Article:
Schools devise activities amid sniper lockdown

Bored, restless kids have trouble concentrating

Scavenger hunts to hopscotch

Playgrounds, field trips off-limits for three weeks

October 17, 2002|By Jonathan D. Rockoff | Jonathan D. Rockoff,SUN STAFF

With her school locked down by the sniper shootings, one Prince George's County principal organized a diversion for her increasingly restless pupils: Popsicles and hopscotch.

The 712 children at Barnaby Manor Elementary School, near the District of Columbia line, needed more relief than inside recess, so Principal Laura Barbee scheduled afternoon parties this week.

The "Shutdown Socials," as Barbee calls the 20 minutes of playfulness, are among a host of activities that principals across the region have instituted as the school lockdowns enter their third week.

Such breaks range from a scavenger hunt at the Friends School in Baltimore, to game-playing at Hilltop Elementary in Anne Arundel County, to a Washington nursery school's renting of an inflatable "moon bounce."

In each case, the activities are designed to help students - especially the young ones for whom playtime is almost as important as schoolwork - escape the cabin fever spreading through buildings where blinds are shuttered and doors locked.

Blowing off steam

"In many, many schools, things are starting to get testy," said Ted Feinberg, assistant executive director of the National Association of School Psychologists in Bethesda.

"Kids need an opportunity to run, to play, to blow off steam, to socialize. These are important elements of childhood development that kind of get put on hold during a crisis situation."

When the first emergency code was issued Oct. 3 in response to the initial sniper slaying, educators focused on securing buildings and rounding up students.

Alarm rose after a 13-year-old boy was shot outside his Bowie school four days later. Now, everyday instruction is threatened by students who can't focus.

"They're just little kids, and asking them to sit all day is just not reasonable. You have to give them an opportunity to burn off all of that energy," said Catherine A. Amsel, principal at Catonsville Elementary School, where classes rotate through the gym so children can play board games and jump rope.

Even during the winter, some schools have students go outside for a few minutes simply for the benefit of a fresh-air break.

The lockdowns, however, have thwarted schools' abilities to refresh the minds of wearying pupils.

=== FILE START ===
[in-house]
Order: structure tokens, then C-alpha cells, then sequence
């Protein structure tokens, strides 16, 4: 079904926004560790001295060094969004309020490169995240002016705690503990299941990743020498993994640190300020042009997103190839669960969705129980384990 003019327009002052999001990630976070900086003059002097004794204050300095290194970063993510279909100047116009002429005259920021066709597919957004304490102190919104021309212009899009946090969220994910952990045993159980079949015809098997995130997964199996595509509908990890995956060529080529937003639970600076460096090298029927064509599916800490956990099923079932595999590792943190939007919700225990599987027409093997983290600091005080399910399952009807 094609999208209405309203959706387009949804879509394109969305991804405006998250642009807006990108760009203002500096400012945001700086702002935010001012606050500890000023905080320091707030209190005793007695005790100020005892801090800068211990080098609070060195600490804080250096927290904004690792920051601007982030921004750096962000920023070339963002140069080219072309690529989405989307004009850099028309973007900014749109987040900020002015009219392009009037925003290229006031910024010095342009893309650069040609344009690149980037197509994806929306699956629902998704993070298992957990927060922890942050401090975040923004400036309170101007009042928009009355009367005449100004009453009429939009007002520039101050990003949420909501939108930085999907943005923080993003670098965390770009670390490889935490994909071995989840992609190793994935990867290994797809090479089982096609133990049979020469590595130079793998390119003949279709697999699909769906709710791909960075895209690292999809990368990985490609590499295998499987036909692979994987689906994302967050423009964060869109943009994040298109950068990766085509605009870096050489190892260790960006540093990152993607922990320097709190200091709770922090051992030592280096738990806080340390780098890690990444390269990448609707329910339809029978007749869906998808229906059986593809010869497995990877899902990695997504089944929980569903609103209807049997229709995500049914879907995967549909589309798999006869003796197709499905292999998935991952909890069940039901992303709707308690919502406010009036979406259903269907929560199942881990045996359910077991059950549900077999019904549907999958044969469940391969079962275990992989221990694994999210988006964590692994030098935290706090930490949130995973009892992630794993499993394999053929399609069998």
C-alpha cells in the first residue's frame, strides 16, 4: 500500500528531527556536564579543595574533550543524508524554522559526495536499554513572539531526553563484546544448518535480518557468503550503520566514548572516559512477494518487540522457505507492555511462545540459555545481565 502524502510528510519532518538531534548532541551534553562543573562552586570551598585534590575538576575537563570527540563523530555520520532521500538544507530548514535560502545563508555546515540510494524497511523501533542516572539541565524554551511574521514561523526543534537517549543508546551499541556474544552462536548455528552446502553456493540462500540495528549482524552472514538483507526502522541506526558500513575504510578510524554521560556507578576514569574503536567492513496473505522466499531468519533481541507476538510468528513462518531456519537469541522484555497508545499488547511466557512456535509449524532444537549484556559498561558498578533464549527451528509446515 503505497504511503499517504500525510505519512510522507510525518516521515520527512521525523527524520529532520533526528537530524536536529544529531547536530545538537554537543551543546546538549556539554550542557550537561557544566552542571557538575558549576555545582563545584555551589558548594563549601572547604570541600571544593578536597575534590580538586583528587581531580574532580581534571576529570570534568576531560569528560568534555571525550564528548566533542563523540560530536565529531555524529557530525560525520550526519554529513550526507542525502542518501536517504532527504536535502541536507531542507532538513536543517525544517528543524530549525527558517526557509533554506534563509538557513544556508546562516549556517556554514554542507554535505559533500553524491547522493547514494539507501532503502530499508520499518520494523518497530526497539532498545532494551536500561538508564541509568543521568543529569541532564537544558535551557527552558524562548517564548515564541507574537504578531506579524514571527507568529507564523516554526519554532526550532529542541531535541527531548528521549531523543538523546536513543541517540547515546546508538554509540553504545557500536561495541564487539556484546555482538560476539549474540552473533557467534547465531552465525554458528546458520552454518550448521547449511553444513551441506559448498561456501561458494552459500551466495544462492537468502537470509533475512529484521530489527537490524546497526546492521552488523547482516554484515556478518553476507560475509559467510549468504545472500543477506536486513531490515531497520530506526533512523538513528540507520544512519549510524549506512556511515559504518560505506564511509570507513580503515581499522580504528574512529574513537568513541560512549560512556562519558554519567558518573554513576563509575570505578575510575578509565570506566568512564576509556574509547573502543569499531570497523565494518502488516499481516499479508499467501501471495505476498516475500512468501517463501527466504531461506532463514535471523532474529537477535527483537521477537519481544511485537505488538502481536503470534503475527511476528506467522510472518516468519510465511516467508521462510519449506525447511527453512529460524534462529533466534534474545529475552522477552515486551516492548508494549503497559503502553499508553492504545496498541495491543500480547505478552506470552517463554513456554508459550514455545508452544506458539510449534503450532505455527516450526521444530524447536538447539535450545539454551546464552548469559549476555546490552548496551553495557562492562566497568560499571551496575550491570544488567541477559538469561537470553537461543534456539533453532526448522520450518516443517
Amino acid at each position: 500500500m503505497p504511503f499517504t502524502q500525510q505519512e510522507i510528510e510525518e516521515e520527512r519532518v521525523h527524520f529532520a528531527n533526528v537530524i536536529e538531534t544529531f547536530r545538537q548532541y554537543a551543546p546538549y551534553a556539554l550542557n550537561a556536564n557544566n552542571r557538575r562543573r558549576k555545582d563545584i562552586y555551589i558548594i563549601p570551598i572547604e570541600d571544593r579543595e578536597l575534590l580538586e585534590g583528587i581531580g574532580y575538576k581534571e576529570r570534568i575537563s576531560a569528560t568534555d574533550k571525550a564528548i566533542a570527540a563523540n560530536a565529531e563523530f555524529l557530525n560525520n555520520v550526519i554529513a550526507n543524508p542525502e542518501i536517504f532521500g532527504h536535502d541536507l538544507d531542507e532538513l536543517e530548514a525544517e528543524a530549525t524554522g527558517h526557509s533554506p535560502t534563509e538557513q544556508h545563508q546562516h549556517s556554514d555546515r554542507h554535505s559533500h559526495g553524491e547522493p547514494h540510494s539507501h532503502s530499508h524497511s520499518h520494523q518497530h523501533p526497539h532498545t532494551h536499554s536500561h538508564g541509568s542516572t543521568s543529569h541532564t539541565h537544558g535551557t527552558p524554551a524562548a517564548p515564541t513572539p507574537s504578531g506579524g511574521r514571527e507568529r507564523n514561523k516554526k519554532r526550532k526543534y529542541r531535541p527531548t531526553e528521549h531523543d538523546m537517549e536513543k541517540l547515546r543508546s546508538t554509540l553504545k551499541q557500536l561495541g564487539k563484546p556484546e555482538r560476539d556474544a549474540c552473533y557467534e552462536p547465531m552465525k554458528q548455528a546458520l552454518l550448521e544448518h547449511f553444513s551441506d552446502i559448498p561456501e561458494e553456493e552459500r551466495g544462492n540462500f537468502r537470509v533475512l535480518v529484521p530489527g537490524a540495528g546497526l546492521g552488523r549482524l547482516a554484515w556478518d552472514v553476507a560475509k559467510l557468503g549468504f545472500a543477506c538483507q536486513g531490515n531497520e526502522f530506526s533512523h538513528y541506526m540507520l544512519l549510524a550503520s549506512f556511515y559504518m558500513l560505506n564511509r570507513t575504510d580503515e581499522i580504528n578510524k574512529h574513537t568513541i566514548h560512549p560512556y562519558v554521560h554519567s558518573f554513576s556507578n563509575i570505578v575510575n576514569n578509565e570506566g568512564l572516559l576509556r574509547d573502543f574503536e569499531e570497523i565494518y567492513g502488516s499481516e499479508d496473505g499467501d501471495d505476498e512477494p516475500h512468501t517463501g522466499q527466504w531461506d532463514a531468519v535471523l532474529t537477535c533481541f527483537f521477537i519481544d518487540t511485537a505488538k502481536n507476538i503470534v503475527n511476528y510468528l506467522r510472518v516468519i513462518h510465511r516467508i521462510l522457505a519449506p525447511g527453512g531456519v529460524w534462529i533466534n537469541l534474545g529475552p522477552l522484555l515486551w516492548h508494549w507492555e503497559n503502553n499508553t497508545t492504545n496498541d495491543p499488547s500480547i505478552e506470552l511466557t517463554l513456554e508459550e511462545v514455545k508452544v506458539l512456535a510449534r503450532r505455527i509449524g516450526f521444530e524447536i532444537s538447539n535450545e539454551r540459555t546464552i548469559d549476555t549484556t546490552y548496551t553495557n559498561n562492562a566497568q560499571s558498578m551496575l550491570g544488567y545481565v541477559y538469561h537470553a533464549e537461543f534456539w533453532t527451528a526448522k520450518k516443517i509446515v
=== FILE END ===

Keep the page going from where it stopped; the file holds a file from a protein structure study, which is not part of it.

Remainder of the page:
"Because the kids have been confined for so long, sometimes it creates behavior problems - the kids get on each other's nerves. We are not noticing that here, but what we are noticing is lack of focus," said Susan B. Eisenhart, principal at Warren Elementary School in Cockeysville.

There, students participate in relay races in the cafeteria and are sent home with the assignment to play outdoors.

Indoor activities seem to be concentrated in nursery and elementary schools, which lack the big gyms and activity rooms that middle and high schools use to help children exercise their way out of stir-craziness.

Holiday themes

Because Halloween is nearing, many schools have given activities a holiday flavor. A few schools, for example, held pumpkin pickings and carvings in the hallways, because children couldn't take field trips to local farms.

"I thought it would be a fun idea because we've had so much indoor recess," said Diane Richmond, principal of Summit Park Elementary School in northwestern Baltimore County.

She is also having the children write essays about their carvings of book characters.

At some schools, the relief comes simply from classes taking walks through the hallways. Or from the normal rainy day or wintertime program of indoor hockey and calisthenics.

"We just have a lot of rainy day activities," said Cindy Walsh, director of the Chevy Chase Presbyterian Church Nursery School in Washington.

"Lots of inside play. Lots of puppet shows. Lots of spontaneous things that would normally go on in the winter."

Quarter-mile walks

At Belmont Elementary School in northeastern Montgomery County, Principal Peter H. Bray has moved the scheduled outdoor activities inside the white-brick schoolhouse. So quarter-mile walks that once went around a field now take place in the gym, and students perform jumping jacks in class.

"We're going to look at starting some of the winter programs earlier," Bray added.

Other schools have made inspired adaptations to the extended, enforced crisis response.

That includes the socials at Barnaby Manor Elementary in Oxon Hill, where pupils are taken to an enclosed courtyard to eat Popsicles, hop around and laugh.

"We had no idea how we were going to do it," principal Barbee said. "We just wanted time for the kids to get around and get out."

Staff writers Susan Baer, Tricia Bishop and Laura Loh contributed to this article.

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